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The Elite Cascade

Call of Duty: Modern Warfare 3 recently set the record for the biggest entertainment launch of all time, with over $400 million in sales in the first 24 hours of its release. A significant amount of these sales were for the new Call of Duty Elite package, which sold over 600k instances. Elite give players access to downloadable content, extra features and advanced stat and performance tracking. Given the addictive nature and widespread popularity of online play, Activision projects sales of over $450 for Elite alone in the coming fiscal year. Despite the loyal fan base of the Call of Duty series, it is still surprising that such a high percentage of gamers purchased the Elite package. Already paying $60 for the retail game along with a subscription for online play is costly enough let alone the addition $50 for Elite.

These extra elite sales can likely be explained by an information cascade. While most “elite” or “bonus” packages for retail videogames are usually sold online as downloadable content (or DLC), Activision chose to sell one year subscriptions to COD:MW 3 as hard copies in games stores such as GameStop as well as online.  According to GameStop president Tony Bartel “one half of the DLC we sell is to customers that have never purchased DLC before.” Thus, while diehard fans would have purchased this package regardless of purchase model, by considering gamers who never downloaded DLC and are on the fence about this package the power of information cascades becomes clear.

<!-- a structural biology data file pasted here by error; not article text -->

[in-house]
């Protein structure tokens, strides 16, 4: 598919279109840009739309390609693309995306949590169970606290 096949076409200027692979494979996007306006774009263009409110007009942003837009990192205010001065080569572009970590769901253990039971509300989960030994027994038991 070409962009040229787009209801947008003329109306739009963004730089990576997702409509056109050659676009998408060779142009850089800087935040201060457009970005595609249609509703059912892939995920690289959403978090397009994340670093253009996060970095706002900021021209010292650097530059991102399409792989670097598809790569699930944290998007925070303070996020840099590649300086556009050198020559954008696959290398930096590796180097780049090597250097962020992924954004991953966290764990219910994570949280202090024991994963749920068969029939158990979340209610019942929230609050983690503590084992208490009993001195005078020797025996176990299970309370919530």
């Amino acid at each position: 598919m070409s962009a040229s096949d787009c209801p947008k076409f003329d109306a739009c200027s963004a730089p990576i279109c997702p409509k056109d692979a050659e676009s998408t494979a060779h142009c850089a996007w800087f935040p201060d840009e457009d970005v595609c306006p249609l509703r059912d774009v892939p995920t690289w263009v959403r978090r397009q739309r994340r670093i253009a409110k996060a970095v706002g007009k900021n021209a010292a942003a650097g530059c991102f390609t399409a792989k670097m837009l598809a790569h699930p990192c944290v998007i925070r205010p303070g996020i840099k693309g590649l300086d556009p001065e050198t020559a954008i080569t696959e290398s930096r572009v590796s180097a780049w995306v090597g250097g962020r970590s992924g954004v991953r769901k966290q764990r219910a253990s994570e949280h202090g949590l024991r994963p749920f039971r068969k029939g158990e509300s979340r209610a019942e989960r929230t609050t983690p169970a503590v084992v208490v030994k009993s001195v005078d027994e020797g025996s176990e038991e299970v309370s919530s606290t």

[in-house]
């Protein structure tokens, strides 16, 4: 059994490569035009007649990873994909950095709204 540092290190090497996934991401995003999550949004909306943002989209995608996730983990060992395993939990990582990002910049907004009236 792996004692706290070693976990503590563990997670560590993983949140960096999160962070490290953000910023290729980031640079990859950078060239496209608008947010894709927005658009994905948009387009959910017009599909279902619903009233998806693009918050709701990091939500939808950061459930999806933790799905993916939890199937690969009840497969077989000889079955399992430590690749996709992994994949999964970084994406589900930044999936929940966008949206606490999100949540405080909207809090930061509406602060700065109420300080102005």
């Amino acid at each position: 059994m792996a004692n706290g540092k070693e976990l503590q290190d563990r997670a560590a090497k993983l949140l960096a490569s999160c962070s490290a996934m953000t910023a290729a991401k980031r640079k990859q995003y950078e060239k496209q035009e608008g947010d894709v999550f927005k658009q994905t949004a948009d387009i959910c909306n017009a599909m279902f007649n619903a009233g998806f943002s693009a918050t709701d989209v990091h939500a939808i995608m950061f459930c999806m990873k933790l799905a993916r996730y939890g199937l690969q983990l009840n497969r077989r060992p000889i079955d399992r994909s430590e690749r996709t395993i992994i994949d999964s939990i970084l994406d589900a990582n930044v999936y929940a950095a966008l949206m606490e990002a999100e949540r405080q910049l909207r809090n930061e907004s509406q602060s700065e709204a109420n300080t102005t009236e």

First consider a situation in which Elite is only sold through digital distribution after the purchase. While a gamer may overhear fellow shoppers or friends discussing the benefits of purchasing Elite, the signals he/she receives, if any, are weaker, and will likely not influence his decision to buy very much.

Now consider the position of a gamer in line camping outside a bestbuy for 3 hours. We assume that as each person on line enters the store, purchases the game (with or without Elite) and leaves, their actions are visible to the other shoppers on line, thus sending out a strong signal. As a key factor we also assume the people are on line in order of loyalty and investment in the Call of Duty franchise (COD addicts in the front, early-holiday-shopping grandparents in the back). Finally, while the actual utility of the product to these later shoppers is less than that of those in the front, they will not take this into account when receiving signals. To a shopper who is somewhere farther down the line, the state of the world is unknown, in that they are not sure whether or not they exist in a world where Elite is a valuable purchase. However, as this customer observes countless fans leaving before them with subscriptions to Elite, they are bombarded with powerful signals that increase the likelihood that the state exists where Elite is worth buying.

While DLC has been considered a smart business model for extra game content do to ease of impulsively paying in digital currency for this content, Activision may have discovered an significantly more successful system of in game sales through the power of social peer pressure and market cascades.


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November 2011